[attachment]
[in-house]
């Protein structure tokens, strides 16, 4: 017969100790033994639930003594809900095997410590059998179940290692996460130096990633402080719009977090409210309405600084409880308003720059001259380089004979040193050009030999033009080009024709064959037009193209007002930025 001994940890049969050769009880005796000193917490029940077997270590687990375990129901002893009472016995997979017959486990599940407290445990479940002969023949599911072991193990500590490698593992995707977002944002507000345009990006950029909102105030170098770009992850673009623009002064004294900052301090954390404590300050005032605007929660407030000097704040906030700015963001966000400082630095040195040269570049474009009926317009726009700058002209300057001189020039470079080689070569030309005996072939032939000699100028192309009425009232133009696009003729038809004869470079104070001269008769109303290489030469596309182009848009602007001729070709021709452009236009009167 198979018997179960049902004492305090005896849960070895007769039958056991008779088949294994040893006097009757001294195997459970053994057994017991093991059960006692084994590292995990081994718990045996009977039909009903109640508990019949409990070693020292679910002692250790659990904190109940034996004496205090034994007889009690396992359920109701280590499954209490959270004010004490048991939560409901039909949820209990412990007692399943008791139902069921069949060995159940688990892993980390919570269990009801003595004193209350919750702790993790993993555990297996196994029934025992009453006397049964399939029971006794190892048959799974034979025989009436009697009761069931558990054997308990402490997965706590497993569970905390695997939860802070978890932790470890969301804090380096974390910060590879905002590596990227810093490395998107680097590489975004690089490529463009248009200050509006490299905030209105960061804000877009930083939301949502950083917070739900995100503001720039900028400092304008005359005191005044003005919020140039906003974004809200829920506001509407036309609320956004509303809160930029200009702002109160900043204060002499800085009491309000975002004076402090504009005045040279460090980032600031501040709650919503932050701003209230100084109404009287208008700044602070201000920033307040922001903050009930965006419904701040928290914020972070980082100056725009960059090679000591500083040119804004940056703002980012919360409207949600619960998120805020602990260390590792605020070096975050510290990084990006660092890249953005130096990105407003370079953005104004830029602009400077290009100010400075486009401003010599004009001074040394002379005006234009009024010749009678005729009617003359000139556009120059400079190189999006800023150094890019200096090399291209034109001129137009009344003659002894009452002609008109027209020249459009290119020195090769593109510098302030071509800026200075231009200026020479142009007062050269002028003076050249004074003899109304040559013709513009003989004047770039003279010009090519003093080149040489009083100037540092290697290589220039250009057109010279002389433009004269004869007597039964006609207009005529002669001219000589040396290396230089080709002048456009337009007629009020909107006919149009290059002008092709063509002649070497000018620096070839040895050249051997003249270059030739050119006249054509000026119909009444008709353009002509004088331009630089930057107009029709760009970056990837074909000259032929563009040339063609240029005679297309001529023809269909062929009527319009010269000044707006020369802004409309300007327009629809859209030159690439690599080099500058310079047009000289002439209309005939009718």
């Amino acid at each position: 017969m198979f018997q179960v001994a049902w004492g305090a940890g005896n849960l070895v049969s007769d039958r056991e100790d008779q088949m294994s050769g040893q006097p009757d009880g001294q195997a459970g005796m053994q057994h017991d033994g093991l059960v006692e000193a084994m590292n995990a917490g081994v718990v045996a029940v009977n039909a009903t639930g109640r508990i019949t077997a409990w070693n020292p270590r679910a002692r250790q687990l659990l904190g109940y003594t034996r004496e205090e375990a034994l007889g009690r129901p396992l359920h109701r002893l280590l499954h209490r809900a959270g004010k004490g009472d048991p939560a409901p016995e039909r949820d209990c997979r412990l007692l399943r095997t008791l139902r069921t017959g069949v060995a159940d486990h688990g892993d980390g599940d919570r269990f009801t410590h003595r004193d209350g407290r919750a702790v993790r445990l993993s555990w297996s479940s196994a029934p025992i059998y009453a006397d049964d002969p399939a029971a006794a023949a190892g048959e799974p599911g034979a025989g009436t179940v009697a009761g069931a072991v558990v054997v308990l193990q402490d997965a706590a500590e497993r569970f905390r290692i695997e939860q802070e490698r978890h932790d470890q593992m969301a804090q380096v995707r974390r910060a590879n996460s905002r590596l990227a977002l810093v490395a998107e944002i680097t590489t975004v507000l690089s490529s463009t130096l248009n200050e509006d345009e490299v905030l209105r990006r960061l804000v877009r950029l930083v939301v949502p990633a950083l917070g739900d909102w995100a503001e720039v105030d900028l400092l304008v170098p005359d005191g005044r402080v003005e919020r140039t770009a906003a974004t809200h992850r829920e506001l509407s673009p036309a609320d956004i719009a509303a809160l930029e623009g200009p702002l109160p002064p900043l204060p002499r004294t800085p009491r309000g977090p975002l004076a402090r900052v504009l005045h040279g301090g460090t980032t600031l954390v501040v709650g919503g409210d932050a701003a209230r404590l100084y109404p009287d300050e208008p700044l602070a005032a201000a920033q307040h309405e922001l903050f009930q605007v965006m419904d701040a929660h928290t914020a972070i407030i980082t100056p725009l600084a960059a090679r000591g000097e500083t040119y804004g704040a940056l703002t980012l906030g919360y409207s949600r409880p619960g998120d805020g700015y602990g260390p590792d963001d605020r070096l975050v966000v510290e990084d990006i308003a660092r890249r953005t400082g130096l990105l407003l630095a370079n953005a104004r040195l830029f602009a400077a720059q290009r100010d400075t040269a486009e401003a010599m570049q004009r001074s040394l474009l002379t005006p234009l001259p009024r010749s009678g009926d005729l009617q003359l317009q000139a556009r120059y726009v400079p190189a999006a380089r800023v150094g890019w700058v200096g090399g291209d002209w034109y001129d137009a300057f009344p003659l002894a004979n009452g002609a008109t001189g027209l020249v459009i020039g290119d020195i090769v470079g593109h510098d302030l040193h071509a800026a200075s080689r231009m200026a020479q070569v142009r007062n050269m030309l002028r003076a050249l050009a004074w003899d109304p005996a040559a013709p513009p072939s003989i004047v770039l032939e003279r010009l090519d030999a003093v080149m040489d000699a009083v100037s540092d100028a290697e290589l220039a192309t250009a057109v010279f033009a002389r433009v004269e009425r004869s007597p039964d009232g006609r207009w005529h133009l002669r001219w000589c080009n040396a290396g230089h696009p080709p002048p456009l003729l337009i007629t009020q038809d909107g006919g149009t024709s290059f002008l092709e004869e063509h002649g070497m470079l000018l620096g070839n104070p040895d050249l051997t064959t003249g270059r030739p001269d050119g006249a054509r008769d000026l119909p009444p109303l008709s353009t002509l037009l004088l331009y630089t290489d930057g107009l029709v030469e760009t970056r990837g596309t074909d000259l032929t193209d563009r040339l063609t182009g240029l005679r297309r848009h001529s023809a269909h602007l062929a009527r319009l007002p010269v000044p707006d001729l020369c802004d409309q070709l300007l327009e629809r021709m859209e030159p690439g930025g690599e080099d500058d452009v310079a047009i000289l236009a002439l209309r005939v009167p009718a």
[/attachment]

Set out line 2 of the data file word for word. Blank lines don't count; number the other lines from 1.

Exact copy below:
């Protein structure tokens, strides 16, 4: 017969100790033994639930003594809900095997410590059998179940290692996460130096990633402080719009977090409210309405600084409880308003720059001259380089004979040193050009030999033009080009024709064959037009193209007002930025 001994940890049969050769009880005796000193917490029940077997270590687990375990129901002893009472016995997979017959486990599940407290445990479940002969023949599911072991193990500590490698593992995707977002944002507000345009990006950029909102105030170098770009992850673009623009002064004294900052301090954390404590300050005032605007929660407030000097704040906030700015963001966000400082630095040195040269570049474009009926317009726009700058002209300057001189020039470079080689070569030309005996072939032939000699100028192309009425009232133009696009003729038809004869470079104070001269008769109303290489030469596309182009848009602007001729070709021709452009236009009167 198979018997179960049902004492305090005896849960070895007769039958056991008779088949294994040893006097009757001294195997459970053994057994017991093991059960006692084994590292995990081994718990045996009977039909009903109640508990019949409990070693020292679910002692250790659990904190109940034996004496205090034994007889009690396992359920109701280590499954209490959270004010004490048991939560409901039909949820209990412990007692399943008791139902069921069949060995159940688990892993980390919570269990009801003595004193209350919750702790993790993993555990297996196994029934025992009453006397049964399939029971006794190892048959799974034979025989009436009697009761069931558990054997308990402490997965706590497993569970905390695997939860802070978890932790470890969301804090380096974390910060590879905002590596990227810093490395998107680097590489975004690089490529463009248009200050509006490299905030209105960061804000877009930083939301949502950083917070739900995100503001720039900028400092304008005359005191005044003005919020140039906003974004809200829920506001509407036309609320956004509303809160930029200009702002109160900043204060002499800085009491309000975002004076402090504009005045040279460090980032600031501040709650919503932050701003209230100084109404009287208008700044602070201000920033307040922001903050009930965006419904701040928290914020972070980082100056725009960059090679000591500083040119804004940056703002980012919360409207949600619960998120805020602990260390590792605020070096975050510290990084990006660092890249953005130096990105407003370079953005104004830029602009400077290009100010400075486009401003010599004009001074040394002379005006234009009024010749009678005729009617003359000139556009120059400079190189999006800023150094890019200096090399291209034109001129137009009344003659002894009452002609008109027209020249459009290119020195090769593109510098302030071509800026200075231009200026020479142009007062050269002028003076050249004074003899109304040559013709513009003989004047770039003279010009090519003093080149040489009083100037540092290697290589220039250009057109010279002389433009004269004869007597039964006609207009005529002669001219000589040396290396230089080709002048456009337009007629009020909107006919149009290059002008092709063509002649070497000018620096070839040895050249051997003249270059030739050119006249054509000026119909009444008709353009002509004088331009630089930057107009029709760009970056990837074909000259032929563009040339063609240029005679297309001529023809269909062929009527319009010269000044707006020369802004409309300007327009629809859209030159690439690599080099500058310079047009000289002439209309005939009718």